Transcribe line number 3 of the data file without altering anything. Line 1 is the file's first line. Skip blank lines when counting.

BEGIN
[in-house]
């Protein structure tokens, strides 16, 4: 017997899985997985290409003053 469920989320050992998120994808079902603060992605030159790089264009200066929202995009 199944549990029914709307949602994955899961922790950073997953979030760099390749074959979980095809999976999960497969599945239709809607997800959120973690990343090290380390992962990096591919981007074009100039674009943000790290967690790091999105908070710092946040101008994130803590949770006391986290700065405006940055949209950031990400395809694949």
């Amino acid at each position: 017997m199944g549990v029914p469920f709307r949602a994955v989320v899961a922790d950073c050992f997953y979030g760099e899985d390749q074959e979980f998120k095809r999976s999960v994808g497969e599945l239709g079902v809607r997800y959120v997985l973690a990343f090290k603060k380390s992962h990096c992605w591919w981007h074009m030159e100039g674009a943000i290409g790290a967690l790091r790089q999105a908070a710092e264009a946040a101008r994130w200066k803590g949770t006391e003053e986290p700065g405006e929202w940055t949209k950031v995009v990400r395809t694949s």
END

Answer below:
């Amino acid at each position: 017997m199944g549990v029914p469920f709307r949602a994955v989320v899961a922790d950073c050992f997953y979030g760099e899985d390749q074959e979980f998120k095809r999976s999960v994808g497969e599945l239709g079902v809607r997800y959120v997985l973690a990343f090290k603060k380390s992962h990096c992605w591919w981007h074009m030159e100039g674009a943000i290409g790290a967690l790091r790089q999105a908070a710092e264009a946040a101008r994130w200066k803590g949770t006391e003053e986290p700065g405006e929202w940055t949209k950031v995009v990400r395809t694949s």